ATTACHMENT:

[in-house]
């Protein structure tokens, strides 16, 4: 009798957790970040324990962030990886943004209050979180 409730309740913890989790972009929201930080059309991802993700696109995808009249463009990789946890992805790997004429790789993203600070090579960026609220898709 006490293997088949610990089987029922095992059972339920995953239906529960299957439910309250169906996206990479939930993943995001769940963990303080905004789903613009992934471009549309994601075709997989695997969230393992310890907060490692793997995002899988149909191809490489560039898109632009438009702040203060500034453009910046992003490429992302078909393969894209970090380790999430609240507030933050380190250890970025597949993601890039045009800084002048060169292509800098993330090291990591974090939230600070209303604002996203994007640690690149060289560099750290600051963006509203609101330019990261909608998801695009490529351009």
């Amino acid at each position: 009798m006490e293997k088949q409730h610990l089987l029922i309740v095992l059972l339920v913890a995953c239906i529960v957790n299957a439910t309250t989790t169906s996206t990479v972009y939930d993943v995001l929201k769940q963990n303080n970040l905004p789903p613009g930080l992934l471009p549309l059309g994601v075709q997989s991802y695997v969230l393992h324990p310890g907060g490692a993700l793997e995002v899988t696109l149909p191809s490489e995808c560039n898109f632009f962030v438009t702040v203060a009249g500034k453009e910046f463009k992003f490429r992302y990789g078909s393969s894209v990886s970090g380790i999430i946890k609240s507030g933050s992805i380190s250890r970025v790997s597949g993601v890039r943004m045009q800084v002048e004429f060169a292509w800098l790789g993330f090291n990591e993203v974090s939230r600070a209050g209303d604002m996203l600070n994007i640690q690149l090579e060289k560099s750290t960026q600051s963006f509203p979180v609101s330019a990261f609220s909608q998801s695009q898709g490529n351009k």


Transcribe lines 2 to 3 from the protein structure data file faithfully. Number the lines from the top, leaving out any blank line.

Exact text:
């Protein structure tokens, strides 16, 4: 009798957790970040324990962030990886943004209050979180 409730309740913890989790972009929201930080059309991802993700696109995808009249463009990789946890992805790997004429790789993203600070090579960026609220898709 006490293997088949610990089987029922095992059972339920995953239906529960299957439910309250169906996206990479939930993943995001769940963990303080905004789903613009992934471009549309994601075709997989695997969230393992310890907060490692793997995002899988149909191809490489560039898109632009438009702040203060500034453009910046992003490429992302078909393969894209970090380790999430609240507030933050380190250890970025597949993601890039045009800084002048060169292509800098993330090291990591974090939230600070209303604002996203994007640690690149060289560099750290600051963006509203609101330019990261909608998801695009490529351009």
């Amino acid at each position: 009798m006490e293997k088949q409730h610990l089987l029922i309740v095992l059972l339920v913890a995953c239906i529960v957790n299957a439910t309250t989790t169906s996206t990479v972009y939930d993943v995001l929201k769940q963990n303080n970040l905004p789903p613009g930080l992934l471009p549309l059309g994601v075709q997989s991802y695997v969230l393992h324990p310890g907060g490692a993700l793997e995002v899988t696109l149909p191809s490489e995808c560039n898109f632009f962030v438009t702040v203060a009249g500034k453009e910046f463009k992003f490429r992302y990789g078909s393969s894209v990886s970090g380790i999430i946890k609240s507030g933050s992805i380190s250890r970025v790997s597949g993601v890039r943004m045009q800084v002048e004429f060169a292509w800098l790789g993330f090291n990591e993203v974090s939230r600070a209050g209303d604002m996203l600070n994007i640690q690149l090579e060289k560099s750290t960026q600051s963006f509203p979180v609101s330019a990261f609220s909608q998801s695009q898709g490529n351009k």